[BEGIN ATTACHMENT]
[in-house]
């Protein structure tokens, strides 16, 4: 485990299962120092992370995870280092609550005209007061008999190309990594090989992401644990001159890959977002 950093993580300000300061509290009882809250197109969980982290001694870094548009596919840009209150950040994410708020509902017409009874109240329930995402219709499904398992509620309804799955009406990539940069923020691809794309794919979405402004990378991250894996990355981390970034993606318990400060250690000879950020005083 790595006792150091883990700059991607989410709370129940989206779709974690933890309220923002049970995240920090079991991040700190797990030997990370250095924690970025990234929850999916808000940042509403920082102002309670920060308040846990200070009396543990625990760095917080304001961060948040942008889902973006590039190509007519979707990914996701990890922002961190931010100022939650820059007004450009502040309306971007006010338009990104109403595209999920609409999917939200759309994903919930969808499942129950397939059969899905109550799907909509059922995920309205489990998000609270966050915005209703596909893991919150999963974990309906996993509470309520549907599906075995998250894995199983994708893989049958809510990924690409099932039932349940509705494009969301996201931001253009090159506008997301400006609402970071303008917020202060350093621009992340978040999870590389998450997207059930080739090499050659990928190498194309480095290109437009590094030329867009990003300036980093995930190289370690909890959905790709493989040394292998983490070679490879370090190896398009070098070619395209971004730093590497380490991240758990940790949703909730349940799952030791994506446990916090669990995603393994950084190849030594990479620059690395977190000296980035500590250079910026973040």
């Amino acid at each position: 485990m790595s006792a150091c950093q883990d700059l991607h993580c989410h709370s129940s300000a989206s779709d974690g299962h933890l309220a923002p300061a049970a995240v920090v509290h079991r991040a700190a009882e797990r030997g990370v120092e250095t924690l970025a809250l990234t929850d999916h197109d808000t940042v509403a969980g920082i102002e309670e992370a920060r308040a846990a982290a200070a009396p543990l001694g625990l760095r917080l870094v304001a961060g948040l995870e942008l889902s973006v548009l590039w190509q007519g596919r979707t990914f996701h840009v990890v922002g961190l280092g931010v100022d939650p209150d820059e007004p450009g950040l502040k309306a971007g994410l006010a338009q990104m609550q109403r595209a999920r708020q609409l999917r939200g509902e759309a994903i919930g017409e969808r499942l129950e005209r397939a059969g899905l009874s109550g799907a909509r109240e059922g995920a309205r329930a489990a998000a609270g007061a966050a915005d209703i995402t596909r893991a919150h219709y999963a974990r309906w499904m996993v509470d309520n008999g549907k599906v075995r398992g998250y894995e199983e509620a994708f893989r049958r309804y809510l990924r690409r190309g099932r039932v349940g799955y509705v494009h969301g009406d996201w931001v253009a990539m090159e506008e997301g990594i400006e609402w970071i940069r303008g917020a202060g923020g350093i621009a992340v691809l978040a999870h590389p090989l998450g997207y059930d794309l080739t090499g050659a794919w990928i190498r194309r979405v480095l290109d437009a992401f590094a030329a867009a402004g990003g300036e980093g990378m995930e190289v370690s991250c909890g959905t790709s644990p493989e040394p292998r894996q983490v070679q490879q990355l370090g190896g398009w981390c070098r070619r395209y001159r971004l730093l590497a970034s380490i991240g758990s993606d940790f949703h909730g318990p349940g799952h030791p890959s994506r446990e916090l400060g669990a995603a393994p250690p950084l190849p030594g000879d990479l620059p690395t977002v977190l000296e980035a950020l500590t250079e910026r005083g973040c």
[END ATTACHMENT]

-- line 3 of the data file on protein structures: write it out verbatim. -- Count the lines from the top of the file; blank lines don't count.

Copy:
């Amino acid at each position: 485990m790595s006792a150091c950093q883990d700059l991607h993580c989410h709370s129940s300000a989206s779709d974690g299962h933890l309220a923002p300061a049970a995240v920090v509290h079991r991040a700190a009882e797990r030997g990370v120092e250095t924690l970025a809250l990234t929850d999916h197109d808000t940042v509403a969980g920082i102002e309670e992370a920060r308040a846990a982290a200070a009396p543990l001694g625990l760095r917080l870094v304001a961060g948040l995870e942008l889902s973006v548009l590039w190509q007519g596919r979707t990914f996701h840009v990890v922002g961190l280092g931010v100022d939650p209150d820059e007004p450009g950040l502040k309306a971007g994410l006010a338009q990104m609550q109403r595209a999920r708020q609409l999917r939200g509902e759309a994903i919930g017409e969808r499942l129950e005209r397939a059969g899905l009874s109550g799907a909509r109240e059922g995920a309205r329930a489990a998000a609270g007061a966050a915005d209703i995402t596909r893991a919150h219709y999963a974990r309906w499904m996993v509470d309520n008999g549907k599906v075995r398992g998250y894995e199983e509620a994708f893989r049958r309804y809510l990924r690409r190309g099932r039932v349940g799955y509705v494009h969301g009406d996201w931001v253009a990539m090159e506008e997301g990594i400006e609402w970071i940069r303008g917020a202060g923020g350093i621009a992340v691809l978040a999870h590389p090989l998450g997207y059930d794309l080739t090499g050659a794919w990928i190498r194309r979405v480095l290109d437009a992401f590094a030329a867009a402004g990003g300036e980093g990378m995930e190289v370690s991250c909890g959905t790709s644990p493989e040394p292998r894996q983490v070679q490879q990355l370090g190896g398009w981390c070098r070619r395209y001159r971004l730093l590497a970034s380490i991240g758990s993606d940790f949703h909730g318990p349940g799952h030791p890959s994506r446990e916090l400060g669990a995603a393994p250690p950084l190849p030594g000879d990479l620059p690395t977002v977190l000296e980035a950020l500590t250079e910026r005083g973040c």